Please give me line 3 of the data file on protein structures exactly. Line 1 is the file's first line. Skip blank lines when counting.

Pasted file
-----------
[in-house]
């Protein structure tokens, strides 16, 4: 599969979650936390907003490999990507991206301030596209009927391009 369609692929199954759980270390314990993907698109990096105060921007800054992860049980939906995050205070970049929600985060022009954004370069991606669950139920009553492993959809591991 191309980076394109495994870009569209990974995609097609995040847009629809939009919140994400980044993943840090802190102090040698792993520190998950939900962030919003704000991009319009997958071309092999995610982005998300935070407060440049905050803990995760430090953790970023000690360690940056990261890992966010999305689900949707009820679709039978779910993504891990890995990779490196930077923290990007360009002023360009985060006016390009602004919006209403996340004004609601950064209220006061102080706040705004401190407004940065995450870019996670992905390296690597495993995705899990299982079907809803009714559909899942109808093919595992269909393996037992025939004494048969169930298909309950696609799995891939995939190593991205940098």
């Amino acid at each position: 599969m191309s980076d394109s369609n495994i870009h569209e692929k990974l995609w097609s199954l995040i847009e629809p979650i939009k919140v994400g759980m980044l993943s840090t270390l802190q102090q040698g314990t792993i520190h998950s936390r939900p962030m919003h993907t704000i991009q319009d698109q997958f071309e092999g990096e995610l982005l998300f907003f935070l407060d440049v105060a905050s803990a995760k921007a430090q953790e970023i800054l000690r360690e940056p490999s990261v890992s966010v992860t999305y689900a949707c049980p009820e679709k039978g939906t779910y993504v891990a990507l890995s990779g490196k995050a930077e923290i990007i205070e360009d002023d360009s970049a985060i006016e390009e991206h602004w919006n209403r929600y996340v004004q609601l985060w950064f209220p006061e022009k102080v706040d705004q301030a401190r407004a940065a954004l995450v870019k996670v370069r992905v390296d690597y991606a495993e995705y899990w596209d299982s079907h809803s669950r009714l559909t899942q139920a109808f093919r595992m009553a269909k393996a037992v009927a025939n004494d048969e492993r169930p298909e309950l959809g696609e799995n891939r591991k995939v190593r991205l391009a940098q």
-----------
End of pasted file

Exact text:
């Amino acid at each position: 599969m191309s980076d394109s369609n495994i870009h569209e692929k990974l995609w097609s199954l995040i847009e629809p979650i939009k919140v994400g759980m980044l993943s840090t270390l802190q102090q040698g314990t792993i520190h998950s936390r939900p962030m919003h993907t704000i991009q319009d698109q997958f071309e092999g990096e995610l982005l998300f907003f935070l407060d440049v105060a905050s803990a995760k921007a430090q953790e970023i800054l000690r360690e940056p490999s990261v890992s966010v992860t999305y689900a949707c049980p009820e679709k039978g939906t779910y993504v891990a990507l890995s990779g490196k995050a930077e923290i990007i205070e360009d002023d360009s970049a985060i006016e390009e991206h602004w919006n209403r929600y996340v004004q609601l985060w950064f209220p006061e022009k102080v706040d705004q301030a401190r407004a940065a954004l995450v870019k996670v370069r992905v390296d690597y991606a495993e995705y899990w596209d299982s079907h809803s669950r009714l559909t899942q139920a109808f093919r595992m009553a269909k393996a037992v009927a025939n004494d048969e492993r169930p298909e309950l959809g696609e799995n891939r591991k995939v190593r991205l391009a940098q």